Security in 2019: Getting Ahead of the Game
February 07, 2019
Shifting from a reactive to a proactive approach means working closer with the business.
The year 2018 was not much different than recent years in the world of security: Several massive security incidents at large companies and government agencies exposed tens if not hundreds of millions of customer accounts. Breaches of this scope affect customer trust and long-term viability. While we can’t prevent all incidents, we can change our approach so that security isn’t an ongoing game of crisis management.
The issue isn’t underinvestment: Gartner forecasted a 12.4% increase in spending on cybersecurity in 2018 and an 8.7% increase in 2019. What’s needed is a shift in risk management practices—from reactive to proactive and from a security-centric to a business-centric view.
Before internet-based businesses exploded in growth, it was fairly standard practice to create a “set it and forget it” security strategy. Security teams, if they existed, didn’t interact much with the business – until there was a problem, of course. Annual assessments were the norm, as was patching, monitoring and buying tools in an ad hoc manner.
Randomly adding more tools and people to security organizations without evidence-based thinking behind the decision doesn’t help mitigate risk. To complicate matters, IT infrastructure is continuously evolving in step with cloud computing trends, creating new gaps and requirements.
Security teams seem to be in a constant state of catch-up. They are spending too much time identifying and reacting to both internal and external threats instead of looking for root causes that could reduce risk and improve posture over time. Teams must cover both compliance and incident management, so it’s hard to know exactly what’s most important to the business. Optiv Security research from 2018 shows that 78% of organizations assessed scored low on their overall security strategy, and 82% scored low to medium in aligning business objectives with security programs. This leaves much at risk as the attack surface broadens to include more apps, connected devices and Internet of Things (IoT) technologies.
A New Way
Instead of operating reactively, companies can improve this picture by working closely with business counterparts. Consider these ideas to shift your thinking:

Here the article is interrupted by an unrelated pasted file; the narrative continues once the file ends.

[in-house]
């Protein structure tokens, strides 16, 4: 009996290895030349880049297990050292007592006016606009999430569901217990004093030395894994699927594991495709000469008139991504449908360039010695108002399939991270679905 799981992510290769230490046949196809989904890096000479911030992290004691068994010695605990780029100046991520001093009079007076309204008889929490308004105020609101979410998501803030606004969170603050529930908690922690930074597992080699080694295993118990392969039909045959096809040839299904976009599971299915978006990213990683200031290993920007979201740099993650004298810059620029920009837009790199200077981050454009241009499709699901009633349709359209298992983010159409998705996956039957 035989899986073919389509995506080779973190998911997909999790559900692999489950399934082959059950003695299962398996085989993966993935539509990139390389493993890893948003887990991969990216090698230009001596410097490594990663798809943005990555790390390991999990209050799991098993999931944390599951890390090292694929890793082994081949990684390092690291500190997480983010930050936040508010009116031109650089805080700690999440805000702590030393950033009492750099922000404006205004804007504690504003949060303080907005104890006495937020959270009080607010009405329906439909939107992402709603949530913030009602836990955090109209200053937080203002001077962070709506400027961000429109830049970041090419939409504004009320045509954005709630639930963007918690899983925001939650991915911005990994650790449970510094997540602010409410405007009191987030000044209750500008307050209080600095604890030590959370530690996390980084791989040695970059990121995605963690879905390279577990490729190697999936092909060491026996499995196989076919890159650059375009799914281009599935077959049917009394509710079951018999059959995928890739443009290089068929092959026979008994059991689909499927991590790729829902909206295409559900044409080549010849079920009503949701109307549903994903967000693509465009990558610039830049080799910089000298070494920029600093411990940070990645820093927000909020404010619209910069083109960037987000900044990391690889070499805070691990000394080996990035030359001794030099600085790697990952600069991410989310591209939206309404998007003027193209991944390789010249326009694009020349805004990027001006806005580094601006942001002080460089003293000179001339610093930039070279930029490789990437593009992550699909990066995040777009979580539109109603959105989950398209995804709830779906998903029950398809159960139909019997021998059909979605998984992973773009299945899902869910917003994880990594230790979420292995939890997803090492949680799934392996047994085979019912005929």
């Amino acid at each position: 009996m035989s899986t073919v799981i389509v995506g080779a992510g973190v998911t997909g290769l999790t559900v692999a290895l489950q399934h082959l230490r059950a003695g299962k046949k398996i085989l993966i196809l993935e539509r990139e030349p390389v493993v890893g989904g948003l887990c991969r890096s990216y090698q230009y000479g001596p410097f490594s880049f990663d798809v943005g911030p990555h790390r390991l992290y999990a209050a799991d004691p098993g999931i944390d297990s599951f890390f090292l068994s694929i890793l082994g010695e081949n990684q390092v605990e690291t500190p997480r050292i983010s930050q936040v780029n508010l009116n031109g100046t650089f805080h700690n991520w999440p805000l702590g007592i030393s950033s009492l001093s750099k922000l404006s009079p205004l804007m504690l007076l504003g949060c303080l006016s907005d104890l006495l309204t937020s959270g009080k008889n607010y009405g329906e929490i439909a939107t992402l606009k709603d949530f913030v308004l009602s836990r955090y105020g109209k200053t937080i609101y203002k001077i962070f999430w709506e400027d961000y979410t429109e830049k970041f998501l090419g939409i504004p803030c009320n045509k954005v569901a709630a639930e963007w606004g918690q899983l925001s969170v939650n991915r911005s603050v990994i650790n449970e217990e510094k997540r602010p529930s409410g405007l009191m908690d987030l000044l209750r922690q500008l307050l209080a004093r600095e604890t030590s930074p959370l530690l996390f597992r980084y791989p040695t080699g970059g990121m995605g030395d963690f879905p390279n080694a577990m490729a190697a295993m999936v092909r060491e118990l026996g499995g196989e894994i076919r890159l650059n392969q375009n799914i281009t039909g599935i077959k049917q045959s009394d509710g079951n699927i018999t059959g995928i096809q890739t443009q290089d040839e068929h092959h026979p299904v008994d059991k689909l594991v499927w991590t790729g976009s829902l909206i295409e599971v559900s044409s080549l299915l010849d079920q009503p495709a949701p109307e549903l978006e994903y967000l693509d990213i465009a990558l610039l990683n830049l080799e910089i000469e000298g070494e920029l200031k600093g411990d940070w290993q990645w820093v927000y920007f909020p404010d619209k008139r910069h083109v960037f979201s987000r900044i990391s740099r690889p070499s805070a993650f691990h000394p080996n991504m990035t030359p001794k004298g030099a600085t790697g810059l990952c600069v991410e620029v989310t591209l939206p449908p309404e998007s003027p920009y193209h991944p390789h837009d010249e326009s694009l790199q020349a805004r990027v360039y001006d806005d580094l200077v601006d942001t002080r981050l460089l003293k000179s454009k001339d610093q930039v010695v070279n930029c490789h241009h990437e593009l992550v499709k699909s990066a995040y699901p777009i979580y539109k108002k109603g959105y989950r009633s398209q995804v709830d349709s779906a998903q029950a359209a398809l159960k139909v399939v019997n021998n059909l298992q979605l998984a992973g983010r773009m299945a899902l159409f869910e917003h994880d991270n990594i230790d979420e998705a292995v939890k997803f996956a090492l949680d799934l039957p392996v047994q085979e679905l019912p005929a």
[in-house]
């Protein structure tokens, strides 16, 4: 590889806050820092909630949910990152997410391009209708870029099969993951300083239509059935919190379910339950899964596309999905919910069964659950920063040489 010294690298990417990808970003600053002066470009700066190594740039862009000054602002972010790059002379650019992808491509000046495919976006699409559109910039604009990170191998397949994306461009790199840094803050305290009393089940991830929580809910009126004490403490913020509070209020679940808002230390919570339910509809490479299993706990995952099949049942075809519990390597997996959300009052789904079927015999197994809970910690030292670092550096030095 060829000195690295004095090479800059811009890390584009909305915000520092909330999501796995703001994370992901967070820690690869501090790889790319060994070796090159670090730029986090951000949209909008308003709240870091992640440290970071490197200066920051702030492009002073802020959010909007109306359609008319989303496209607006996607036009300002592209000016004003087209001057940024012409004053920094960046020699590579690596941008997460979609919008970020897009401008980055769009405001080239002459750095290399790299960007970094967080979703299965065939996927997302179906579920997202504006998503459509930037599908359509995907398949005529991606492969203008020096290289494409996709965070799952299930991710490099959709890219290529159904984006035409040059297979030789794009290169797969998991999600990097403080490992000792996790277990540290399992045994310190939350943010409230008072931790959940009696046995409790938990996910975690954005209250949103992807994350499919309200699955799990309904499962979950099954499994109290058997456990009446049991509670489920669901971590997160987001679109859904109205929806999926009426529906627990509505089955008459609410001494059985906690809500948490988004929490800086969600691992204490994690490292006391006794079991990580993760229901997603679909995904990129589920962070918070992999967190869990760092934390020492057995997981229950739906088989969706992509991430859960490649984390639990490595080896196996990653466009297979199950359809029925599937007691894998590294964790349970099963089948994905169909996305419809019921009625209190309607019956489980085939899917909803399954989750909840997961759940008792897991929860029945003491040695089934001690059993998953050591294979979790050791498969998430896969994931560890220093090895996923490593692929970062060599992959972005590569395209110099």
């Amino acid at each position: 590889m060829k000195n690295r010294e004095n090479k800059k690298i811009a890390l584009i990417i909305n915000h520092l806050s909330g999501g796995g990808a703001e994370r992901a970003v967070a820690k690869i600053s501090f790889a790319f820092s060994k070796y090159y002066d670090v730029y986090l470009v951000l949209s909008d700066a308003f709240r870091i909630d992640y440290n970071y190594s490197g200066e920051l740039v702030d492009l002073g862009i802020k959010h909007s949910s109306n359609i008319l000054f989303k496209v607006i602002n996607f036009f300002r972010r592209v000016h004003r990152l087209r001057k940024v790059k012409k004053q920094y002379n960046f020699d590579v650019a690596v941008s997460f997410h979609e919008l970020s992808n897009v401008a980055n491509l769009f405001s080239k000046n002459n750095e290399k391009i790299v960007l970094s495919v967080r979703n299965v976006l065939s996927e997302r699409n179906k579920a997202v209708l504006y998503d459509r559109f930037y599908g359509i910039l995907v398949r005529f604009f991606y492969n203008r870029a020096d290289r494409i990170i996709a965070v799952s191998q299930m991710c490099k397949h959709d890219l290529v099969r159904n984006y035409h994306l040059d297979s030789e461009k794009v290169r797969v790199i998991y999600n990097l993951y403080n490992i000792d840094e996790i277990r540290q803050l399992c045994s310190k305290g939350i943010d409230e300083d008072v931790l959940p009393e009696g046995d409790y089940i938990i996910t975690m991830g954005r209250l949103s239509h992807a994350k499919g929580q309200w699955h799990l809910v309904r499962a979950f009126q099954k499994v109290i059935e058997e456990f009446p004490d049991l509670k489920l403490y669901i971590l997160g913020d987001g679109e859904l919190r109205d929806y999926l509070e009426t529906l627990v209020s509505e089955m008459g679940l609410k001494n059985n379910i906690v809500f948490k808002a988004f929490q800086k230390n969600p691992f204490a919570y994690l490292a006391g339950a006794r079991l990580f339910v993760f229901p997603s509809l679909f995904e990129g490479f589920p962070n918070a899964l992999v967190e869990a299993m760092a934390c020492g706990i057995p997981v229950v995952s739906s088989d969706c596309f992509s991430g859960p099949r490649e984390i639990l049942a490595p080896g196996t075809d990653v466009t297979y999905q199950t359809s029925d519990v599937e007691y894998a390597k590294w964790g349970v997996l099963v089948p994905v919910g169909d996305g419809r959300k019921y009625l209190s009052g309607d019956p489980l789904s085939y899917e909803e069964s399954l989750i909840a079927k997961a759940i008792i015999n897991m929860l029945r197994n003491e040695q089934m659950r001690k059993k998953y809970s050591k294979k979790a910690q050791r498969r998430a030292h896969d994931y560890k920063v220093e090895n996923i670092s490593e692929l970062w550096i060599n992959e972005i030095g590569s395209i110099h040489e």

- Reach out to line-of-business stakeholders, the CFO and head of marketing so that security teams can gain clarity on business priorities, goals and criticality of applications. This knowledge will help align business goals with security goals.
- Communicate in business language that connects with your stakeholders, rather than using technical terms such as intrusion detection.
- Find out what assets if compromised could result in the most damaging business consequences, and then recommend the appropriate countermeasures.
- Create an updated inventory of the company’s attack surface, including applications, devices and data. Without that bird’s eye view, it’s difficult to quickly identify and resolve incidents much less develop a business-centric strategy. This requires an ongoing assessment of the current environment to ensure that controls and asset inventory are not out of date.
- Invest in skills training—the ones that matter now. Threat management, detection and threat analysis were identified as top training needs in a 2017 survey by AT&T .
- Connect security practices to core business processes since data is the lifeblood of most organizations. Imagine if the hospitality industry only assessed risk to food quality on an annual basis?
Security’s role as a back-office activity focused on compliance and troubleshooting is no longer serving the business. By creating a fluid strategy in lockstep with business stakeholders, cybersecurity organizations can deliver a powerful platform from which the business can both increase compliance and grow customer trust and revenues. Let’s map the risk (r)evolution.
Essentials@Optiv, a service provided by Optiv Security assesses, diagnoses and optimizes your organization’s security programs for business alignment based on your organization’s specific needs. Learn more here about this flexible approach to security.